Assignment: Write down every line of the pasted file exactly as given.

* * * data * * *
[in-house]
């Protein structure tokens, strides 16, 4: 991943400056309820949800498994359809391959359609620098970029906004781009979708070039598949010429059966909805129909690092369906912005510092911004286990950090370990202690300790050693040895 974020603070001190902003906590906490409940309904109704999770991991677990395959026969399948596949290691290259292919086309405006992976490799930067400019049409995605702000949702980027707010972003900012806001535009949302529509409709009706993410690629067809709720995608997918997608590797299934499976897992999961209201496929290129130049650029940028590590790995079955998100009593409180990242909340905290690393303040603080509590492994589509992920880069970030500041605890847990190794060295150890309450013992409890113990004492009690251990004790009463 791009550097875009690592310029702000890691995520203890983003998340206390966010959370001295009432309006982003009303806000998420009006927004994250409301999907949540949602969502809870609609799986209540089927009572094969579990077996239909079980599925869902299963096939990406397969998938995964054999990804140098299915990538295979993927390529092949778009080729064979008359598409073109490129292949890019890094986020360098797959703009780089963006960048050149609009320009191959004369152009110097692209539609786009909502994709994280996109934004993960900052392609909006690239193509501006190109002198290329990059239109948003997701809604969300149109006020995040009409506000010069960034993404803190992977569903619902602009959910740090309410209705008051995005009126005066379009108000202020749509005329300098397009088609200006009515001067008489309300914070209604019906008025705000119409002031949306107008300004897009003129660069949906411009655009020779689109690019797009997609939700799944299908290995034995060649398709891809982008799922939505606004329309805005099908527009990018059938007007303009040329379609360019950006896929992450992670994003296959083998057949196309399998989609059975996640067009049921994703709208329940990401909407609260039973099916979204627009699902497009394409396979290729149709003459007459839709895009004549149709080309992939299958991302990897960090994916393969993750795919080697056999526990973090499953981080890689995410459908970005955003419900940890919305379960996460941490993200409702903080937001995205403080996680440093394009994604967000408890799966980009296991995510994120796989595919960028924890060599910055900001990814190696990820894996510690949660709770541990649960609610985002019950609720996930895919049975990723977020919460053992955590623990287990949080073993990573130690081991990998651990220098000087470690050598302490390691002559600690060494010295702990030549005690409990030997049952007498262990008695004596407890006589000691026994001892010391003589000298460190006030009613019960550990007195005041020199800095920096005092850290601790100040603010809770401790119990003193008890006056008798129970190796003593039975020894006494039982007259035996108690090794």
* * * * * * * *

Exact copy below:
[in-house]
């Protein structure tokens, strides 16, 4: 991943400056309820949800498994359809391959359609620098970029906004781009979708070039598949010429059966909805129909690092369906912005510092911004286990950090370990202690300790050693040895 974020603070001190902003906590906490409940309904109704999770991991677990395959026969399948596949290691290259292919086309405006992976490799930067400019049409995605702000949702980027707010972003900012806001535009949302529509409709009706993410690629067809709720995608997918997608590797299934499976897992999961209201496929290129130049650029940028590590790995079955998100009593409180990242909340905290690393303040603080509590492994589509992920880069970030500041605890847990190794060295150890309450013992409890113990004492009690251990004790009463 791009550097875009690592310029702000890691995520203890983003998340206390966010959370001295009432309006982003009303806000998420009006927004994250409301999907949540949602969502809870609609799986209540089927009572094969579990077996239909079980599925869902299963096939990406397969998938995964054999990804140098299915990538295979993927390529092949778009080729064979008359598409073109490129292949890019890094986020360098797959703009780089963006960048050149609009320009191959004369152009110097692209539609786009909502994709994280996109934004993960900052392609909006690239193509501006190109002198290329990059239109948003997701809604969300149109006020995040009409506000010069960034993404803190992977569903619902602009959910740090309410209705008051995005009126005066379009108000202020749509005329300098397009088609200006009515001067008489309300914070209604019906008025705000119409002031949306107008300004897009003129660069949906411009655009020779689109690019797009997609939700799944299908290995034995060649398709891809982008799922939505606004329309805005099908527009990018059938007007303009040329379609360019950006896929992450992670994003296959083998057949196309399998989609059975996640067009049921994703709208329940990401909407609260039973099916979204627009699902497009394409396979290729149709003459007459839709895009004549149709080309992939299958991302990897960090994916393969993750795919080697056999526990973090499953981080890689995410459908970005955003419900940890919305379960996460941490993200409702903080937001995205403080996680440093394009994604967000408890799966980009296991995510994120796989595919960028924890060599910055900001990814190696990820894996510690949660709770541990649960609610985002019950609720996930895919049975990723977020919460053992955590623990287990949080073993990573130690081991990998651990220098000087470690050598302490390691002559600690060494010295702990030549005690409990030997049952007498262990008695004596407890006589000691026994001892010391003589000298460190006030009613019960550990007195005041020199800095920096005092850290601790100040603010809770401790119990003193008890006056008798129970190796003593039975020894006494039982007259035996108690090794």